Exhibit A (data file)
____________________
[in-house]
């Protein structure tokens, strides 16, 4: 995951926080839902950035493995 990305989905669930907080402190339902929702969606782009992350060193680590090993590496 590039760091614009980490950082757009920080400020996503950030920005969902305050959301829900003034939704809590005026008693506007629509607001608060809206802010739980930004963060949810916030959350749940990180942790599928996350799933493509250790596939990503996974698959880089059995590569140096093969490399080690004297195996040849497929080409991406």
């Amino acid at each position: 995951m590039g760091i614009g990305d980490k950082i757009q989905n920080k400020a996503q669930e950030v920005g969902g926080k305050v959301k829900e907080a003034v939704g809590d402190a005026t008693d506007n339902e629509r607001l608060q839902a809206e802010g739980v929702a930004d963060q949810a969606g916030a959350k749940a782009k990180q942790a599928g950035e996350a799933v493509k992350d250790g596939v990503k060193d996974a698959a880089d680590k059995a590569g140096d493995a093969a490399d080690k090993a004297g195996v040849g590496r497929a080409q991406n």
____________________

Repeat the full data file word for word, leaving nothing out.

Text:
[in-house]
């Protein structure tokens, strides 16, 4: 995951926080839902950035493995 990305989905669930907080402190339902929702969606782009992350060193680590090993590496 590039760091614009980490950082757009920080400020996503950030920005969902305050959301829900003034939704809590005026008693506007629509607001608060809206802010739980930004963060949810916030959350749940990180942790599928996350799933493509250790596939990503996974698959880089059995590569140096093969490399080690004297195996040849497929080409991406």
């Amino acid at each position: 995951m590039g760091i614009g990305d980490k950082i757009q989905n920080k400020a996503q669930e950030v920005g969902g926080k305050v959301k829900e907080a003034v939704g809590d402190a005026t008693d506007n339902e629509r607001l608060q839902a809206e802010g739980v929702a930004d963060q949810a969606g916030a959350k749940a782009k990180q942790a599928g950035e996350a799933v493509k992350d250790g596939v990503k060193d996974a698959a880089d680590k059995a590569g140096d493995a093969a490399d080690k090993a004297g195996v040849g590496r497929a080409q991406n």